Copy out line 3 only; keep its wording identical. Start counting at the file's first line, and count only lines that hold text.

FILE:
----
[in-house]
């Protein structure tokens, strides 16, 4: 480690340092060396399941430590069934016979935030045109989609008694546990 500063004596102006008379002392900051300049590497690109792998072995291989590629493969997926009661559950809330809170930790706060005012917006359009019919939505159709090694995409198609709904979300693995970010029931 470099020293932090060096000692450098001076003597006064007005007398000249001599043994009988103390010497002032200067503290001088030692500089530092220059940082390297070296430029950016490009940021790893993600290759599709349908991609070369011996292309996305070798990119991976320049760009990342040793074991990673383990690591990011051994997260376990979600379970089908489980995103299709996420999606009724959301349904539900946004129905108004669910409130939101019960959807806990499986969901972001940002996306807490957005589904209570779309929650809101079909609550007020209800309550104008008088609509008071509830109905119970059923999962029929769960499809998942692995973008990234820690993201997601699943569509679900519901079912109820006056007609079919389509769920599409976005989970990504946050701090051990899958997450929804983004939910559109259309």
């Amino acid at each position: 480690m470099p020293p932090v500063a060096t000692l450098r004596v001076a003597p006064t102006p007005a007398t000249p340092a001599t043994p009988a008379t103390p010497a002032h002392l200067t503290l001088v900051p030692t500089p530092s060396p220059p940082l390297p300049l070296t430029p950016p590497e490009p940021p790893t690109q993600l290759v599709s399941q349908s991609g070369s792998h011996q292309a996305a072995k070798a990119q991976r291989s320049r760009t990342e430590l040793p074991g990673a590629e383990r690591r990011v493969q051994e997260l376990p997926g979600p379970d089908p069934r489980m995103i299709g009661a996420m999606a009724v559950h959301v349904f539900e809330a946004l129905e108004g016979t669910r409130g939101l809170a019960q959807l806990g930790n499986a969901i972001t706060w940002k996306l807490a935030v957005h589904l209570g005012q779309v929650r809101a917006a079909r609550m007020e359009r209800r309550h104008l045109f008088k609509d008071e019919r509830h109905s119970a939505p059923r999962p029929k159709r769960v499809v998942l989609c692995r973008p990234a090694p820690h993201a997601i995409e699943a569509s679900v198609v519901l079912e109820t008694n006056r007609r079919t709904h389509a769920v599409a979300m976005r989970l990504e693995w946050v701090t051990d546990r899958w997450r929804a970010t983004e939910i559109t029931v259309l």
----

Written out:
């Amino acid at each position: 480690m470099p020293p932090v500063a060096t000692l450098r004596v001076a003597p006064t102006p007005a007398t000249p340092a001599t043994p009988a008379t103390p010497a002032h002392l200067t503290l001088v900051p030692t500089p530092s060396p220059p940082l390297p300049l070296t430029p950016p590497e490009p940021p790893t690109q993600l290759v599709s399941q349908s991609g070369s792998h011996q292309a996305a072995k070798a990119q991976r291989s320049r760009t990342e430590l040793p074991g990673a590629e383990r690591r990011v493969q051994e997260l376990p997926g979600p379970d089908p069934r489980m995103i299709g009661a996420m999606a009724v559950h959301v349904f539900e809330a946004l129905e108004g016979t669910r409130g939101l809170a019960q959807l806990g930790n499986a969901i972001t706060w940002k996306l807490a935030v957005h589904l209570g005012q779309v929650r809101a917006a079909r609550m007020e359009r209800r309550h104008l045109f008088k609509d008071e019919r509830h109905s119970a939505p059923r999962p029929k159709r769960v499809v998942l989609c692995r973008p990234a090694p820690h993201a997601i995409e699943a569509s679900v198609v519901l079912e109820t008694n006056r007609r079919t709904h389509a769920v599409a979300m976005r989970l990504e693995w946050v701090t051990d546990r899958w997450r929804a970010t983004e939910i559109t029931v259309l």